Bunning got Mays on a pop-up, walked McCovey (pitching very carefully, I assume), and then retired Jim Davenport.
Marichal had allowed four runs, eight hits, and two walks through eight innings. Giants manager Herman Franks had good relievers available — Ron Herbal, Bill Henry, and Frank Linzy (ERA 0.60). Yet, like Mauch, Franks stayed with his ace.
Marichal retired Tony Taylor, who led off the inning. Bunning was the next scheduled batter. Surely, Mauch would send up a pinch hitter to bat for his tiring pitcher.
But Bunning stayed in. He wasn’t a bad hitting pitcher. Early in his career, he was a .200 hitter. But by 1967, he had fallen off at the plate. Coming into this game, he was batting .125.
Bunning did have one home run, though. It came at the expense of Atlanta’s Ken Johnson, and was the fifth of his long career.
On this day, he hit his sixth. How embarrassed must the prideful Marichal must have been!
Bunning had given the Phils a 5-4 lead. Now he had to be his own closer.
No problem. In the bottom of the ninth, he set down the Giants in order — Brown on a fly ball, Schroder on a ground ball, and pinch hitter Norm Siebern, an old American League adversary, on another grounder.
So warns Jacques Berlinerblau:
Professorial prestige, I contend, is an awfully arbitrary thing.
Among professors, where one works is a marker of status. Thus, the assistant professor employed by an Ivy League college accrues greater glory than her counterpart at a midsize regional university. The latter, in turn, is more esteemed than an assistant professor laboring at some far-flung small liberal-arts college. The same hierarchies prevail, I guess, among high-school seniors comparing their college-acceptance letters as they hotbox their parents’ Toyota Priuses.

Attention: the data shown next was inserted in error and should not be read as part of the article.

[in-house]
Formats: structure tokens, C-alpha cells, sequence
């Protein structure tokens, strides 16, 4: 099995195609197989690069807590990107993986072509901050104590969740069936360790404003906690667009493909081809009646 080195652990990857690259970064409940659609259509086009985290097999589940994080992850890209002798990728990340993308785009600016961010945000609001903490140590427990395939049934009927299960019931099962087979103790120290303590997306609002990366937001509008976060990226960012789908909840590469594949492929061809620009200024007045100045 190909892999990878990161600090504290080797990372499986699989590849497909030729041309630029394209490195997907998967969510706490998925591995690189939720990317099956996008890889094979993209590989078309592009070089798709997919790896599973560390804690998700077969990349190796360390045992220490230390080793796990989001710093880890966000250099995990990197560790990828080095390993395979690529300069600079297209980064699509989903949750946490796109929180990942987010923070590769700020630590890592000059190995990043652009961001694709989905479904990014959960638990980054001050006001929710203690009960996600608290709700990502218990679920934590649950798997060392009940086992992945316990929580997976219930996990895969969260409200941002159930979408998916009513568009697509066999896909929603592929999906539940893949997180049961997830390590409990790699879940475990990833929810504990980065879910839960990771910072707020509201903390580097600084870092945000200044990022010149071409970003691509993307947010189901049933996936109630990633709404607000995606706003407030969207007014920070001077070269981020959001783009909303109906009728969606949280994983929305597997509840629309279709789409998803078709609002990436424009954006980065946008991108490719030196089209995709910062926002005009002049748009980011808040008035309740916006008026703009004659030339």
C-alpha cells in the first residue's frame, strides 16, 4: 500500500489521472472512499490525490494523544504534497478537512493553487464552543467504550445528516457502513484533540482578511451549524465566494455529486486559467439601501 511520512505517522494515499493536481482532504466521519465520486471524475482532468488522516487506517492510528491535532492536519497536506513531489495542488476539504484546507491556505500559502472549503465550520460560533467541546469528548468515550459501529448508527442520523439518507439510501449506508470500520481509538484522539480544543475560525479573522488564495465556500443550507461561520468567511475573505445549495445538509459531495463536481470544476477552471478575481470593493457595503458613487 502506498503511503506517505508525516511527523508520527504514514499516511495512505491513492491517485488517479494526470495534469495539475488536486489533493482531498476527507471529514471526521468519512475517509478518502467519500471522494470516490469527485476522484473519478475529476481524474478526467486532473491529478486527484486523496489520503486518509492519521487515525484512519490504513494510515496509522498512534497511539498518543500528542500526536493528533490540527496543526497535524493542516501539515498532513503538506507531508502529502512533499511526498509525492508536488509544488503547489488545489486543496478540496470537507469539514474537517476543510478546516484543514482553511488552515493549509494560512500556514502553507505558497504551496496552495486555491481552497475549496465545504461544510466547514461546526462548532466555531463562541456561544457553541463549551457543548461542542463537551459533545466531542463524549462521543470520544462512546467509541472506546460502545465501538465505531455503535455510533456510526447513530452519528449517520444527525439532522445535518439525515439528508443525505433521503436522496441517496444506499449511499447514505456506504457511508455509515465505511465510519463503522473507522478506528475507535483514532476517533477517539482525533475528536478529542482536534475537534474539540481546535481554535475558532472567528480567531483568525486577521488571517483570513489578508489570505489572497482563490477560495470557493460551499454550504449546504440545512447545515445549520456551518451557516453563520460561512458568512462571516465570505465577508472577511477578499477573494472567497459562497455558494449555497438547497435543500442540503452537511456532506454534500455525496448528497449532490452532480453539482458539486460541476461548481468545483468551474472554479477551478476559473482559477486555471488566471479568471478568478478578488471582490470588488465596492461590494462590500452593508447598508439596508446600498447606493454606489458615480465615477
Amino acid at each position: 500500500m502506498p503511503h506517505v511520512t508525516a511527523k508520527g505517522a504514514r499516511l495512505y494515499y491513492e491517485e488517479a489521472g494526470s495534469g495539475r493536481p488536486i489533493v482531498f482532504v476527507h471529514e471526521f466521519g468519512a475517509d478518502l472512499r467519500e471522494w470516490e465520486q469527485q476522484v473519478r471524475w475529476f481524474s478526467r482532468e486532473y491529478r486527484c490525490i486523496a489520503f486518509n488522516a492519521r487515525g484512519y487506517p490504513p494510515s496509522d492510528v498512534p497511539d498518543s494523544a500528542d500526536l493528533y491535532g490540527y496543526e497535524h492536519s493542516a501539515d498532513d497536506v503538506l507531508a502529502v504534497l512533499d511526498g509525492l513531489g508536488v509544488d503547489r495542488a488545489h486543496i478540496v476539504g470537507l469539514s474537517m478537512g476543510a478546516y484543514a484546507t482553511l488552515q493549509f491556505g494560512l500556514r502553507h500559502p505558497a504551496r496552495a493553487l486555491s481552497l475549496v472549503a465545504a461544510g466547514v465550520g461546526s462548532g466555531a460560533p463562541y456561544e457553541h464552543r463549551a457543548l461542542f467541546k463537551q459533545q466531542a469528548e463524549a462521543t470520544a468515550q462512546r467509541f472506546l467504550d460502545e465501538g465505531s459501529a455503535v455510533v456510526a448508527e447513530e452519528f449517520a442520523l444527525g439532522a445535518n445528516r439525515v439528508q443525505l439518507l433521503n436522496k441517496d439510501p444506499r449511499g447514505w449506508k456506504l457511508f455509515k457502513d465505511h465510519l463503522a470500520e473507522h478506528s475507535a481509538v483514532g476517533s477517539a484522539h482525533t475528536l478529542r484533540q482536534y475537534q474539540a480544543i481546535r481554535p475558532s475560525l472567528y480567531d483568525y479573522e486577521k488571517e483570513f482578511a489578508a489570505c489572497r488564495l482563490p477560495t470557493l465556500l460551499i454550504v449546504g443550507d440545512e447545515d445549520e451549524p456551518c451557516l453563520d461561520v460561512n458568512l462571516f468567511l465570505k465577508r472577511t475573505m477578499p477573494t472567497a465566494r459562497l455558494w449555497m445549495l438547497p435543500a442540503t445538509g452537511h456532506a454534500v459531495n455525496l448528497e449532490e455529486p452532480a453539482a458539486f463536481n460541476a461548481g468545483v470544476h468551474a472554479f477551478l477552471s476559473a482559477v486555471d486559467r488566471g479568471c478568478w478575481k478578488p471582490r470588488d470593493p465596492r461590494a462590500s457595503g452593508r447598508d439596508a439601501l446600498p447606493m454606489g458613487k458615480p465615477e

The juveniles and, distressingly, the professors are just following the logic of popular college-ranking systems. They are assuming that the greater the renown of an institution as measured by U.S. News & World Report, the greater will be the quantity and quality of research produced by scholars in its employ. Is this assumption accurate?
If it were, it would follow that an assistant professor in anthropology at Princeton University (U.S. News 2016 rank No. 1) publishes more and better work than her exact counterpart at the University of Southern California (U.S. News 2016 rank No. 23). The USC savant, in turn, outperforms the identically ranked anthropologist at Clark University (U.S. News 2016 rank No. 75). The Clark ethnographer has a heftier CV than a comparable scholar employed at Oklahoma State University (U.S. News 2016 rank No. 149). The better the institution, the better the research its tenure-line professors produce. Right?